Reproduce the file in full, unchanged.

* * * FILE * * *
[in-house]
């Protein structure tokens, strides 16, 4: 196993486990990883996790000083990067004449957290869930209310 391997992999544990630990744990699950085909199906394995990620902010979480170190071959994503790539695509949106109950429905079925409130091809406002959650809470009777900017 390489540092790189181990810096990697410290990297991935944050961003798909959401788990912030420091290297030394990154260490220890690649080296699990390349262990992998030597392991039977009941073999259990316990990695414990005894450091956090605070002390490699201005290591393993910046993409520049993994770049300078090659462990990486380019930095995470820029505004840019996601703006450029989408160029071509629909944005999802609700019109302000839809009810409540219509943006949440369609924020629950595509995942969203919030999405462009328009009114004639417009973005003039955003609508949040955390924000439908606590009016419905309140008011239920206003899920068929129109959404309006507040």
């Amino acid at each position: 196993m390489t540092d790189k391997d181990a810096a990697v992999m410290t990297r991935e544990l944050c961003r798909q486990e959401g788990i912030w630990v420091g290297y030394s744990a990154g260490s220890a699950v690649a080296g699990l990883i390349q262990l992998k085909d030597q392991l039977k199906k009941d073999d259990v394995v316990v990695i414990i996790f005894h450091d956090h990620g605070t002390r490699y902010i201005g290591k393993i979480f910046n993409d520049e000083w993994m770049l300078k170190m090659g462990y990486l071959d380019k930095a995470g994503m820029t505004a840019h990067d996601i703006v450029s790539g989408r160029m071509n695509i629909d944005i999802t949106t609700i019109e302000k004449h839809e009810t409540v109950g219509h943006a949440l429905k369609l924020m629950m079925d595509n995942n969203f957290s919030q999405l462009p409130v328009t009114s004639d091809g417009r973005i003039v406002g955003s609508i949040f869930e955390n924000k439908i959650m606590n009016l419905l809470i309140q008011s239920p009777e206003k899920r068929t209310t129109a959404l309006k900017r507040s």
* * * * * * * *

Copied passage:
[in-house]
């Protein structure tokens, strides 16, 4: 196993486990990883996790000083990067004449957290869930209310 391997992999544990630990744990699950085909199906394995990620902010979480170190071959994503790539695509949106109950429905079925409130091809406002959650809470009777900017 390489540092790189181990810096990697410290990297991935944050961003798909959401788990912030420091290297030394990154260490220890690649080296699990390349262990992998030597392991039977009941073999259990316990990695414990005894450091956090605070002390490699201005290591393993910046993409520049993994770049300078090659462990990486380019930095995470820029505004840019996601703006450029989408160029071509629909944005999802609700019109302000839809009810409540219509943006949440369609924020629950595509995942969203919030999405462009328009009114004639417009973005003039955003609508949040955390924000439908606590009016419905309140008011239920206003899920068929129109959404309006507040």
């Amino acid at each position: 196993m390489t540092d790189k391997d181990a810096a990697v992999m410290t990297r991935e544990l944050c961003r798909q486990e959401g788990i912030w630990v420091g290297y030394s744990a990154g260490s220890a699950v690649a080296g699990l990883i390349q262990l992998k085909d030597q392991l039977k199906k009941d073999d259990v394995v316990v990695i414990i996790f005894h450091d956090h990620g605070t002390r490699y902010i201005g290591k393993i979480f910046n993409d520049e000083w993994m770049l300078k170190m090659g462990y990486l071959d380019k930095a995470g994503m820029t505004a840019h990067d996601i703006v450029s790539g989408r160029m071509n695509i629909d944005i999802t949106t609700i019109e302000k004449h839809e009810t409540v109950g219509h943006a949440l429905k369609l924020m629950m079925d595509n995942n969203f957290s919030q999405l462009p409130v328009t009114s004639d091809g417009r973005i003039v406002g955003s609508i949040f869930e955390n924000k439908i959650m606590n009016l419905l809470i309140q008011s239920p009777e206003k899920r068929t209310t129109a959404l309006k900017r507040s």